Published on: November 9, 2012
We've had a number of stories this week about Flight
, the new Denzel Washington movie. Anheuser-Busch InBev brought the movie into the headlines by going to Paramount Pictures to ask the film studio to remove its Budweiser brand - or at least obscure its label - from all future digital copies of the movie, which, as the Hollywood Reporter
writes, "centers on an alcoholic pilot who guzzles alcohol and takes drugs both before and after he takes prevents a malfunctioning airplane from crashing."
For the moment, let's put the business story aside and consider Flight
as a piece of art.
To begin with, the interesting thing about Flight
is that the movie is almost completely different from what the trailers and advertisements would suggest. The movie is only airborne for the first 20-25 minutes or so, and after that is a Lost Weekend
-style look at drug and alcohol addiction through the eyes of the Washington character.
I have to confess that I don't think that the movie, directed by Robert Zemeckis, and is equal to Washington's searing, unsympathetic performance; he is unsparing in his willingness to examine all of the least attractive characteristics and compulsions of this thoroughly unlikeable character. You hate him, but you feel for him ... which is quite a trick.
The rest of the movie, I'm afraid, veers too often into soap opera; it all seems too predictable and convenient, and the beats of the screenplay go exactly where you expect them to. And it never really addresses how the airline captain manages to avoid being detected for all the years that he's apparently been flying under the influence, and doesn't talk about the responsibility shared by the corporation and people that never challenged him. (There's a great business lesson here - the importance of being willing to speak up, or not closing your eyes to matters of legality and morality that subvert and corrupt a corporate culture.) There is a moment late in the movie when the extent to which the organization is willing to enable Washington's character is made chillingly clear, but it is played for a quick laugh rather than for the moral failing that it represents.)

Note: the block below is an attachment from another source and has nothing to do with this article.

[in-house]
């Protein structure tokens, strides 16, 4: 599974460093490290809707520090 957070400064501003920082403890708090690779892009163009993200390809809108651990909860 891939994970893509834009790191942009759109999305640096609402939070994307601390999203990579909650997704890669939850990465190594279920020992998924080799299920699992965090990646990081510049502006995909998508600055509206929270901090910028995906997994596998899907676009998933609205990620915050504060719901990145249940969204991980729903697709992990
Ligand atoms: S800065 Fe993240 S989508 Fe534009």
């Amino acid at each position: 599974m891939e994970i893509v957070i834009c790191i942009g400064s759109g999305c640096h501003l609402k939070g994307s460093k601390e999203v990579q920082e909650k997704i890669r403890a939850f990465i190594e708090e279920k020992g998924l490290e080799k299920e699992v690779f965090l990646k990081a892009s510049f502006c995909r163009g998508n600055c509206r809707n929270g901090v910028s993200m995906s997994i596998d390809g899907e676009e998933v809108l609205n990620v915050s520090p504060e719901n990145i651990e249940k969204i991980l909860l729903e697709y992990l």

There are good supporting performances by Don Cheadle and Bruce Greenwood, but I cannot help but think that there is a problem with a movie in which the character you;'d most like to spend time with is the "Dr. Feelgood" drug pusher played with enormous verve by John Goodman - he may enable all of the airline captain's poor choices, but he also seems like he'd be a lot of fun to hang out with. (His appearances match up with all the best choices on the soundtrack.) Flight
is worth seeing for a towering lead performance. But don't expect a great movie. It isn't.
Some really good wines to suggest this morning...
• the 2011 Domaine Mittnacht Freres Pinot Blanc, which is described by Nicholas Roberts Fine Wines - which powers the MNB Wine Club, by the way, as having "pleasant scents of fresh butter and ripe orchard fruits nuanced with fine yeast notes ... fresh and complex on the pallet, the finish is crisp, fruity and quenching."
• the 2010 Crios de Susana Balbo Cabernet Sauvignon, described by Nicholas Roberts as having an "intense, dark ruby color with enticing aromas of ripe, black plums and black currants. The richly textured plum and currant flavors are joined by accents of dark chocolate and some vanilla-scented oak. The ripe, vibrant tannins give the wine beautiful structure and an amazingly long finish."
I offer the Nicholas Roberts descriptions because they are far more detailed and sophisticated that I could offered. I just thought they were delicious.
BTW...if you haven't checked it out, you ought to click here to look into the MNB Wine Club
. It is a great way to find out about and taste some unusual and hard-to-find wines, and be a part of a growing segment of the MNB community.
That's it for this week. Have a great weekend, and I'll see you Monday.